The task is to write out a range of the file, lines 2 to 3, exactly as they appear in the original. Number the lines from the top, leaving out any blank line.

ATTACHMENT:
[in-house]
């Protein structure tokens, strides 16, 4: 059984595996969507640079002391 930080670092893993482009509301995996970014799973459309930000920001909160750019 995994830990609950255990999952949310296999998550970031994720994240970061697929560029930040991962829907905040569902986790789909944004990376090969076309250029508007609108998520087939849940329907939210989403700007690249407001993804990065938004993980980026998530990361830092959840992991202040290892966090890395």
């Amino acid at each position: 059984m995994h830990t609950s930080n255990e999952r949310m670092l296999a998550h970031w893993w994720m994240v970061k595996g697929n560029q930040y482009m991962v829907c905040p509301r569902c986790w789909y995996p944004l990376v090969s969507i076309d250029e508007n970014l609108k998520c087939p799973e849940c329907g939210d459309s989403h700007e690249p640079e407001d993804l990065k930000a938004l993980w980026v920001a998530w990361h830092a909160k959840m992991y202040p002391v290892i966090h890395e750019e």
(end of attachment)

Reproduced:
């Protein structure tokens, strides 16, 4: 059984595996969507640079002391 930080670092893993482009509301995996970014799973459309930000920001909160750019 995994830990609950255990999952949310296999998550970031994720994240970061697929560029930040991962829907905040569902986790789909944004990376090969076309250029508007609108998520087939849940329907939210989403700007690249407001993804990065938004993980980026998530990361830092959840992991202040290892966090890395």
């Amino acid at each position: 059984m995994h830990t609950s930080n255990e999952r949310m670092l296999a998550h970031w893993w994720m994240v970061k595996g697929n560029q930040y482009m991962v829907c905040p509301r569902c986790w789909y995996p944004l990376v090969s969507i076309d250029e508007n970014l609108k998520c087939p799973e849940c329907g939210d459309s989403h700007e690249p640079e407001d993804l990065k930000a938004l993980w980026v920001a998530w990361h830092a909160k959840m992991y202040p002391v290892i966090h890395e750019e």